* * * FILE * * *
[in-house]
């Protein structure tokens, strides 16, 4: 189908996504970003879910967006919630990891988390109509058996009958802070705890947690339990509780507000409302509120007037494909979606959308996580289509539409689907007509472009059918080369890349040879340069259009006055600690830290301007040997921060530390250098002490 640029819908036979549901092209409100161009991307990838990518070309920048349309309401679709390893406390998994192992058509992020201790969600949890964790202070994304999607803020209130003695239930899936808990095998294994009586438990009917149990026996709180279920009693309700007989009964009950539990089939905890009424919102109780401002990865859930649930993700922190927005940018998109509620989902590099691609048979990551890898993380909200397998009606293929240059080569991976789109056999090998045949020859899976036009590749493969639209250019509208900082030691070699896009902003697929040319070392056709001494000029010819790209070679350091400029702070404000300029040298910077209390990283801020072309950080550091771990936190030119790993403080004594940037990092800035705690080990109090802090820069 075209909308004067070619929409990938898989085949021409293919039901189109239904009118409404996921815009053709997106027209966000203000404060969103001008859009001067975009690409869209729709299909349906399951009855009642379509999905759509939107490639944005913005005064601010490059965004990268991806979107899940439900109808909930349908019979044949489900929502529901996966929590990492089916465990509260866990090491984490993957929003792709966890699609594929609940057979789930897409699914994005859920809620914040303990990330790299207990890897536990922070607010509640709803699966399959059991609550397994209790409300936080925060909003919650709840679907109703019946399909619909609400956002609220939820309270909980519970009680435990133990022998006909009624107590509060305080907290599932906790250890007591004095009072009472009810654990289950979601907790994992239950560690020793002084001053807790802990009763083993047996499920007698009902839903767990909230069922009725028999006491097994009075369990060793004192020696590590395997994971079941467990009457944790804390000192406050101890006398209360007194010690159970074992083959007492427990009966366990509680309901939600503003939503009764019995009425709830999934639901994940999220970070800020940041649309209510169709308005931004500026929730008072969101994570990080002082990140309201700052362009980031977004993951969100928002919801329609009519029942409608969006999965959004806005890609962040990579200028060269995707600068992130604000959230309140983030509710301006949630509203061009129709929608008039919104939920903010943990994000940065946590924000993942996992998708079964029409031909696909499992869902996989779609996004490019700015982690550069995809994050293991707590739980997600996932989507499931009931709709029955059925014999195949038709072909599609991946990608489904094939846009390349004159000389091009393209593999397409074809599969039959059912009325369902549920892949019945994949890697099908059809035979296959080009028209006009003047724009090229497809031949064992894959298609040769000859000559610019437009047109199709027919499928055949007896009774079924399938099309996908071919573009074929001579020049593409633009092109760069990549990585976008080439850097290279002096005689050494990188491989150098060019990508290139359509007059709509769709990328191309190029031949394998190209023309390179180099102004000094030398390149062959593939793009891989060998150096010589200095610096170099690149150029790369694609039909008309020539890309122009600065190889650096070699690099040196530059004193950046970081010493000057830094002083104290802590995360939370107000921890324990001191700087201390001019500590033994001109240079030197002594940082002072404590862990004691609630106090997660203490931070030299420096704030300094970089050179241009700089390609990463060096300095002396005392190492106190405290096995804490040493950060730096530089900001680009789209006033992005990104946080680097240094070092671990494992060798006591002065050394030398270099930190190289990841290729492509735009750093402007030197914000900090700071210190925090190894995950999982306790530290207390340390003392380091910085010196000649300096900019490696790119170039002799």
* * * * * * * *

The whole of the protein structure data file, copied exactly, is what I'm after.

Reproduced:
[in-house]
């Protein structure tokens, strides 16, 4: 189908996504970003879910967006919630990891988390109509058996009958802070705890947690339990509780507000409302509120007037494909979606959308996580289509539409689907007509472009059918080369890349040879340069259009006055600690830290301007040997921060530390250098002490 640029819908036979549901092209409100161009991307990838990518070309920048349309309401679709390893406390998994192992058509992020201790969600949890964790202070994304999607803020209130003695239930899936808990095998294994009586438990009917149990026996709180279920009693309700007989009964009950539990089939905890009424919102109780401002990865859930649930993700922190927005940018998109509620989902590099691609048979990551890898993380909200397998009606293929240059080569991976789109056999090998045949020859899976036009590749493969639209250019509208900082030691070699896009902003697929040319070392056709001494000029010819790209070679350091400029702070404000300029040298910077209390990283801020072309950080550091771990936190030119790993403080004594940037990092800035705690080990109090802090820069 075209909308004067070619929409990938898989085949021409293919039901189109239904009118409404996921815009053709997106027209966000203000404060969103001008859009001067975009690409869209729709299909349906399951009855009642379509999905759509939107490639944005913005005064601010490059965004990268991806979107899940439900109808909930349908019979044949489900929502529901996966929590990492089916465990509260866990090491984490993957929003792709966890699609594929609940057979789930897409699914994005859920809620914040303990990330790299207990890897536990922070607010509640709803699966399959059991609550397994209790409300936080925060909003919650709840679907109703019946399909619909609400956002609220939820309270909980519970009680435990133990022998006909009624107590509060305080907290599932906790250890007591004095009072009472009810654990289950979601907790994992239950560690020793002084001053807790802990009763083993047996499920007698009902839903767990909230069922009725028999006491097994009075369990060793004192020696590590395997994971079941467990009457944790804390000192406050101890006398209360007194010690159970074992083959007492427990009966366990509680309901939600503003939503009764019995009425709830999934639901994940999220970070800020940041649309209510169709308005931004500026929730008072969101994570990080002082990140309201700052362009980031977004993951969100928002919801329609009519029942409608969006999965959004806005890609962040990579200028060269995707600068992130604000959230309140983030509710301006949630509203061009129709929608008039919104939920903010943990994000940065946590924000993942996992998708079964029409031909696909499992869902996989779609996004490019700015982690550069995809994050293991707590739980997600996932989507499931009931709709029955059925014999195949038709072909599609991946990608489904094939846009390349004159000389091009393209593999397409074809599969039959059912009325369902549920892949019945994949890697099908059809035979296959080009028209006009003047724009090229497809031949064992894959298609040769000859000559610019437009047109199709027919499928055949007896009774079924399938099309996908071919573009074929001579020049593409633009092109760069990549990585976008080439850097290279002096005689050494990188491989150098060019990508290139359509007059709509769709990328191309190029031949394998190209023309390179180099102004000094030398390149062959593939793009891989060998150096010589200095610096170099690149150029790369694609039909008309020539890309122009600065190889650096070699690099040196530059004193950046970081010493000057830094002083104290802590995360939370107000921890324990001191700087201390001019500590033994001109240079030197002594940082002072404590862990004691609630106090997660203490931070030299420096704030300094970089050179241009700089390609990463060096300095002396005392190492106190405290096995804490040493950060730096530089900001680009789209006033992005990104946080680097240094070092671990494992060798006591002065050394030398270099930190190289990841290729492509735009750093402007030197914000900090700071210190925090190894995950999982306790530290207390340390003392380091910085010196000649300096900019490696790119170039002799």